Shipping Companies Could be Subject to Surveillance by Super Transport 

February, 2023 - Brigard Urrutia

The recently published project of the National Development Plan (“PND”) 2022-2026 “Colombia World Power of Life” embodies the objectives, goals and priorities of the National Government for the next four years. 

In the PND, the National Government introduces rules or regulations that would make it easier to achieve the objectives pursued. Among the norms proposed in the PND, article 204 stands out by means of which new subjects of inspection, surveillance and control of the Superintendency of Transport (“Super Transport”) are established:

“ARTICLE 204. NEW SUBJECTS OF INSPECTION, SURVEILLANCE AND CONTROL OF THE SUPERINTENDENCY OF TRANSPORTATION. The following natural or legal persons who provide transport-related services, among others, will be subject to the inspection, surveillance and control of the Superintendency of Transport: Container yards, turnaround zones, shipping agents and shipping lines”. 

The inclusion of this article is surprising, in particular, because according to External Circular No. 01 of 2022 of Super Transporte, both container yards and turnaround areas are subject to control when considered as port operators. Therefore, the PND would suggest that the aforementioned circular was improperly supported and to date Super Transporte has no competence to monitor, inspect and control container yards and turnaround areas, nor to demand that they register as port operators. 

In relation to the inclusion of shipping agents, it is not clear if it is a substitution of the inspection and control faculties of the General Maritime Directorate or if it would be a shared surveillance and control. Additionally, the rule is not clear when determining whether shipping agents will be monitored in their capacity as shipowners' representatives or if they are going to be subject to surveillance and control for activities other than those carried out as shipowners' representatives.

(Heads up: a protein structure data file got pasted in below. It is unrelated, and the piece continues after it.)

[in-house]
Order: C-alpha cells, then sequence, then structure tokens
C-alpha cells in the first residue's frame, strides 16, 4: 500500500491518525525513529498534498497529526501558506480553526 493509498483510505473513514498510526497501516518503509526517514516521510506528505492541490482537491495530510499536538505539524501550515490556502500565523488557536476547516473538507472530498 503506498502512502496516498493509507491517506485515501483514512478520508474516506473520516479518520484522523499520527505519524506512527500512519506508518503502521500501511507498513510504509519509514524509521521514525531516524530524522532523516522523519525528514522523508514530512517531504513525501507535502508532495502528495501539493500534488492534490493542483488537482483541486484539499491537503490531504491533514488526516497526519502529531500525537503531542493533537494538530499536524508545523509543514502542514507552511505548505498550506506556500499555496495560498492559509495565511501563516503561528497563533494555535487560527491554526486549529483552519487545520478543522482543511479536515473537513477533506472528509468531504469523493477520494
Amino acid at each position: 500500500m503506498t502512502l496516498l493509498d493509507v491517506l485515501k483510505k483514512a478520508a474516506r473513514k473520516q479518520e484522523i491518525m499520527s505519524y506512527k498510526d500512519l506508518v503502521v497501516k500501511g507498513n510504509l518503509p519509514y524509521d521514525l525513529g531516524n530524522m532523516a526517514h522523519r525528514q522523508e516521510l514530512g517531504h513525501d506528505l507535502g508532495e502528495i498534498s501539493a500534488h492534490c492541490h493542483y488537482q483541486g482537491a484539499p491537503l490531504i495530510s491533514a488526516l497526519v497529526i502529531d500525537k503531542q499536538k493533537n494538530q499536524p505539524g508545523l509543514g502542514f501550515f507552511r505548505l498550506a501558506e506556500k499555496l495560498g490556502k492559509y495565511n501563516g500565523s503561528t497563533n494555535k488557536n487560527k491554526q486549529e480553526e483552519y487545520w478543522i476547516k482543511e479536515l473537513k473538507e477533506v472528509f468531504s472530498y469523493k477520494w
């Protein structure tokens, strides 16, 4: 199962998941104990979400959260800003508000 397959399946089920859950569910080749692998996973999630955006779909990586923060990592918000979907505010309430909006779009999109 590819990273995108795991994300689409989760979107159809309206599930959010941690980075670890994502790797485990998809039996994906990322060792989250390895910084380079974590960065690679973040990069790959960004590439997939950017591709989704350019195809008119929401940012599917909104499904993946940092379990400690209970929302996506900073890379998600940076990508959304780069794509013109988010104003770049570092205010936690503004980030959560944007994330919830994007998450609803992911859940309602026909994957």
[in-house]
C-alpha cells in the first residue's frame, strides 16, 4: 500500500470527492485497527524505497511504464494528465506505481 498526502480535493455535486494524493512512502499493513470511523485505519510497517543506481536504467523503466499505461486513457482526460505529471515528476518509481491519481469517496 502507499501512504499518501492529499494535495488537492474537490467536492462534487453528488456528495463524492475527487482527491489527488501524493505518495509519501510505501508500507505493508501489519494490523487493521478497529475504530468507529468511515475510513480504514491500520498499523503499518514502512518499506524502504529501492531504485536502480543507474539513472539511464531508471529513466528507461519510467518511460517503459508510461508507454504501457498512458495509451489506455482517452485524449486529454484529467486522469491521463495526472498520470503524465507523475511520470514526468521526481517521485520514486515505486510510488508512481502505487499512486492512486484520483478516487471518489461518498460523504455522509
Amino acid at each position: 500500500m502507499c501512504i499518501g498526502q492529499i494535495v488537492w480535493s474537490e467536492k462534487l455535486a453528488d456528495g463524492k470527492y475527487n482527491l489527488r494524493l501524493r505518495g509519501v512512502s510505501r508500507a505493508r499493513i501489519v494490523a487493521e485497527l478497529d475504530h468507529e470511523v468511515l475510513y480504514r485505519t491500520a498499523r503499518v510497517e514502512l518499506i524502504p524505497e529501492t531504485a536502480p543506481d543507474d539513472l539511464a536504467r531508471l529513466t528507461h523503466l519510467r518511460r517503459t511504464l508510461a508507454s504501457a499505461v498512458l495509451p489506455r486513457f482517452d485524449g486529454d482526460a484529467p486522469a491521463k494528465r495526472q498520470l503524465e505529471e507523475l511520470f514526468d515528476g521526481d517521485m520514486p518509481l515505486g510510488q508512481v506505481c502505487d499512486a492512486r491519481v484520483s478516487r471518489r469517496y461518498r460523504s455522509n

Finally, the standard includes "shipping lines" as subjects of surveillance and control, without defining what should be understood as such, or whether it refers to national or foreign ones. As the project would have been presented, it seems that Super Transporte would exercise its power of surveillance and control over all international maritime transporters that are authorized by the General Maritime Directorate to operate in Colombian ports. 

This implies that international carriers would be subject to the payment of the Special Surveillance Contribution previously called Surveillance Rate, which, it is worth noting, is calculated based on the gross income of those monitored. In this sense, international shipping companies should report all their income to Super Transporte and pay the contribution based on their gross income. In such a way that Super Transporte could exercise its surveillance power over operations that were not carried out in Colombia and that did not constitute income in the country, which would seem to be contrary to the principle of territoriality in tax matters. 

This is not a minor detail, when in 2022 the Special Surveillance Contribution implied a payment of 0.1439% of the gross income received by those subject to comprehensive supervision, 0.1159% of gross income for those subject to objective supervision, and 0.0280% of gross income for subjects of objective supervision. 

As an example, in 2022 the net income of Maerks (the world's largest international shipping carrier) was more than 21.3 billion euros, which could represent a payment corresponding to the Special Surveillance Contribution by this carrier. of up to 30,650,700 million euros.



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